Plantar fasciitis

Plantar fasciitis is where you have pain on the bottom of your foot, around your heel and arch. You can usually ease the pain yourself, but contact your GP if the pain does not improve within 2 weeks.

Check if you have plantar fasciitis

Diagram of the sole of a foot with a red oval on the heel area
The main symptom of plantar fasciitis is pain on the bottom of your foot, around your heel and arch.

It's more likely to be plantar fasciitis if:

  • the pain is much worse when you start walking after sleeping or resting
  • the pain feels better during exercise, but returns after resting
  • it's difficult to raise your toes off the floor

Common causes of plantar fasciitis

Plantar fasciitis is caused by straining the part of your foot that connects your heel bone to your toes (plantar fascia).

It is not always clear why this happens.

You may be more likely to get plantar fasciitis if you:

  • recently started exercising on hard surfaces
  • exercise with a tight calf or heel
  • overstretch the sole of your foot during exercise
  • recently started doing a lot more walking, running or standing up
  • wear shoes with poor cushioning or support
  • are very overweight

Easing plantar fasciitis at home

If you contact your GP, they'll usually suggest you try these things:

Do

  • rest and raise your foot on a stool when you can

  • put an ice pack (or bag of frozen peas) in a towel on the painful area for up to 20 minutes every 2 to 3 hours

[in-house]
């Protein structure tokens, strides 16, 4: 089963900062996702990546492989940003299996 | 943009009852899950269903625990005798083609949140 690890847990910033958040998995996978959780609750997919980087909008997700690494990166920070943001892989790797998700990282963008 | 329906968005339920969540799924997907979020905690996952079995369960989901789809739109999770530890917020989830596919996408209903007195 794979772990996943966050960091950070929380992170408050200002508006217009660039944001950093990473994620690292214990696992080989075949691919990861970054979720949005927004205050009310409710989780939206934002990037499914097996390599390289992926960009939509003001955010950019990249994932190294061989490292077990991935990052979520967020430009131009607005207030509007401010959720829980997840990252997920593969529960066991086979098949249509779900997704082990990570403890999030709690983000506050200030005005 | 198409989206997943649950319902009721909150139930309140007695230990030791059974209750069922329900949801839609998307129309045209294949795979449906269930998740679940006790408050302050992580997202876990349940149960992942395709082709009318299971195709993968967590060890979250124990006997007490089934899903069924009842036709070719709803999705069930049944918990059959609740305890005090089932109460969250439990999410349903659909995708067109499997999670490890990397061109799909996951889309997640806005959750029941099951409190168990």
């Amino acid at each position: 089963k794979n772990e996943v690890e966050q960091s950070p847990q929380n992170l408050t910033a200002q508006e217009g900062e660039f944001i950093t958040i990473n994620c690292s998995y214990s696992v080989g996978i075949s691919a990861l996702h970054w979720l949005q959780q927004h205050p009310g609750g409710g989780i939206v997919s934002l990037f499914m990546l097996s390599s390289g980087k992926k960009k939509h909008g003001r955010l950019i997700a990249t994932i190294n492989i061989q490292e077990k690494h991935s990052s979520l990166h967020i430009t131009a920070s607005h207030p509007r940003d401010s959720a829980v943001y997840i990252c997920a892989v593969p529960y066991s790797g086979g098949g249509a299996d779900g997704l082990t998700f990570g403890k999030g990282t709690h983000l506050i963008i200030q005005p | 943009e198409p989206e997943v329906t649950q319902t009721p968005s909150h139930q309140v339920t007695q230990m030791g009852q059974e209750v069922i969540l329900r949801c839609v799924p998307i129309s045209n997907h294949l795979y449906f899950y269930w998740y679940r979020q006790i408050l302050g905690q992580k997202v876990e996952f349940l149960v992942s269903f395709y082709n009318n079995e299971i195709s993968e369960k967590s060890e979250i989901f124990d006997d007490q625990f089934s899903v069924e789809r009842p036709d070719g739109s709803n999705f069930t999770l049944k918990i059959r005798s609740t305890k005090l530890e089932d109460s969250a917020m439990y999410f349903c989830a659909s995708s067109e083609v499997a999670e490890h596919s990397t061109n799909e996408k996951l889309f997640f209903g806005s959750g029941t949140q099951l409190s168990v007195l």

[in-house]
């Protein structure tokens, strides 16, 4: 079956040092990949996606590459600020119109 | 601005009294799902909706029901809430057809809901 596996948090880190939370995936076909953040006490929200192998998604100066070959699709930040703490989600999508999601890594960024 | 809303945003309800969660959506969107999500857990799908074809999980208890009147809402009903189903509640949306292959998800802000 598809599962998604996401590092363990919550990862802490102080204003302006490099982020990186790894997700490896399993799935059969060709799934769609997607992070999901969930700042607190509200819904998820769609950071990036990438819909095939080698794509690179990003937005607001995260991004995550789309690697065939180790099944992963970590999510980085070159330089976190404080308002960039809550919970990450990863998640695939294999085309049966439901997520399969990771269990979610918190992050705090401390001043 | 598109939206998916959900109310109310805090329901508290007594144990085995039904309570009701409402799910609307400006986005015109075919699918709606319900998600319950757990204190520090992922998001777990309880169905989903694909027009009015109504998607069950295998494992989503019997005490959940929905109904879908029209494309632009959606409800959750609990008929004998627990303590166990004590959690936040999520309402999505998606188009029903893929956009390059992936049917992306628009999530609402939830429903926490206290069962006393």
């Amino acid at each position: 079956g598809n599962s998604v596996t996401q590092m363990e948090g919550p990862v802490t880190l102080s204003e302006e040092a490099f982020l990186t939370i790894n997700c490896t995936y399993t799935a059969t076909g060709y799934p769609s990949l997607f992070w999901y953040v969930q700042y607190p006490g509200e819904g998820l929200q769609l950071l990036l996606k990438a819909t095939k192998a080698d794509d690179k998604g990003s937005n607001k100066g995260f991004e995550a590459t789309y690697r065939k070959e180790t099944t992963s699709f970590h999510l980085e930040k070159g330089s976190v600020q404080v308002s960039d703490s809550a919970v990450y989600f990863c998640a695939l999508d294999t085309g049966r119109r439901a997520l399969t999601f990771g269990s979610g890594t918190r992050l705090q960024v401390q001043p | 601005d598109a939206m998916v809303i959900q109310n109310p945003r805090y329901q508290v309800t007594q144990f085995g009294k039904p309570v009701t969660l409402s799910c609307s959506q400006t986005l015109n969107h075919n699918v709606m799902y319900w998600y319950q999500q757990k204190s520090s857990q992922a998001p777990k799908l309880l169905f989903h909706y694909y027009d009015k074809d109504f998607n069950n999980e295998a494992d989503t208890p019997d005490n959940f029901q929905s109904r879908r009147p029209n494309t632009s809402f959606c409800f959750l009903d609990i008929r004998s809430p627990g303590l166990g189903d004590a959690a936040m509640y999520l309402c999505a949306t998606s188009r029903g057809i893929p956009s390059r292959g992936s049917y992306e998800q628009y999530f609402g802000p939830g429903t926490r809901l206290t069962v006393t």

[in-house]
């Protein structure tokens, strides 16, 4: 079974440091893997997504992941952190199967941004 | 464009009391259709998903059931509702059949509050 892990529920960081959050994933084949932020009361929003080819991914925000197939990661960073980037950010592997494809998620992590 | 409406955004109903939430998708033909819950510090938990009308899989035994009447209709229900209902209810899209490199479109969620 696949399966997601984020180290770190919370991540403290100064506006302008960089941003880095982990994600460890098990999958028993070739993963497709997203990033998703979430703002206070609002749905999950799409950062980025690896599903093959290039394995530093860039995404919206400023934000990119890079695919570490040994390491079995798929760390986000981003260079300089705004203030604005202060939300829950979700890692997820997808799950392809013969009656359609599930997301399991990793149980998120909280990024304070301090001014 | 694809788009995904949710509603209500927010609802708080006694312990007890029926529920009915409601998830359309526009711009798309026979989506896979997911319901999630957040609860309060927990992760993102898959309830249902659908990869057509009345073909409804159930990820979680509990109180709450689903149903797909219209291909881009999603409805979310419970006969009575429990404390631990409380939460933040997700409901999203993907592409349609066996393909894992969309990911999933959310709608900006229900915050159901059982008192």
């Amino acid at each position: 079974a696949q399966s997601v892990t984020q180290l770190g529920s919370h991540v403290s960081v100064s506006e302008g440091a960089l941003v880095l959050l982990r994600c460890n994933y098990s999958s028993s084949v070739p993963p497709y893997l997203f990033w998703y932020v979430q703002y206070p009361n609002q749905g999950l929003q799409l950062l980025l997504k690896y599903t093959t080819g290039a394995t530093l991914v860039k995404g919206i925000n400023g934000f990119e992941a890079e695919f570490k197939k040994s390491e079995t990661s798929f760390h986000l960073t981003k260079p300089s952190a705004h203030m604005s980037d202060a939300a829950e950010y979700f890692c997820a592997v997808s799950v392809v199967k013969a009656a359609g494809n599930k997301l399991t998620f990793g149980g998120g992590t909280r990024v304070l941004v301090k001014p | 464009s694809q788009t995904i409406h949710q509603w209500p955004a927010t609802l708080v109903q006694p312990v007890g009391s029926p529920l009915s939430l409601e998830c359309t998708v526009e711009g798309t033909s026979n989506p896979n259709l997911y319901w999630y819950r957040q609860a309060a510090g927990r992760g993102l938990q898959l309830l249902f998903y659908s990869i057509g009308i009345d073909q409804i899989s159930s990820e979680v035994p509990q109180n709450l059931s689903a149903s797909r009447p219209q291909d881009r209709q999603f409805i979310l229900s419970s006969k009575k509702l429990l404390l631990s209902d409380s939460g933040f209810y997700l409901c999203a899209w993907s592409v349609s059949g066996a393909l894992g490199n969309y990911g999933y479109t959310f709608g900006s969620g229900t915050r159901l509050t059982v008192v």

• wear wide comfortable shoes with a low heel and soft sole

  • use soft insoles or heel pads in your shoes

  • regular gentle stretching exercises

  • exercises that do not put pressure on your feet, such as swimming

  • take paracetamol

Don't

  • do not take ibuprofen for the first 48 hours

  • do not walk or stand for long periods

  • do not wear high heels or tight pointy shoes

  • do not wear flip-flops or backless slippers

  • do not walk barefoot on hard surfaces

You can ask a pharmacist about:

  • the best painkiller to take
  • insoles and pads for your shoes
  • if you need to see a GP

Non-urgent advice: Contact your GP if:

  • the pain is severe or stopping you doing normal activities
  • the pain is getting worse or keeps coming back
  • the pain has not improved after treating it yourself for 2 weeks
  • you have any tingling or loss of feeling in your foot
  • you have diabetes – foot problems can be more serious if you have diabetes
What we mean by severe pain

Severe pain

  • always there and so bad it's hard to think or talk
  • you cannot sleep
  • it's very hard to move, get out of bed, go to the bathroom, wash or dress

Moderate pain

  • always there
  • makes it hard to concentrate or sleep
  • you can manage to get up, wash or dress

Mild pain

  • comes and goes
  • is annoying but does not stop you doing things like going to work

Treatment for plantar fasciitis from a foot specialist

Your GP might refer you to a physiotherapist for exercises or to see a foot specialist (podiatrist). They can recommend things like insoles and the right shoes to wear.


Content supplied by the NHS and adapted for Ireland by the HSE

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This project has received funding from the Government of Ireland’s Sláintecare Integration Fund 2019 under Grant Agreement Number 123.

Page last reviewed: 15 April 2021
Next review due: 15 April 2024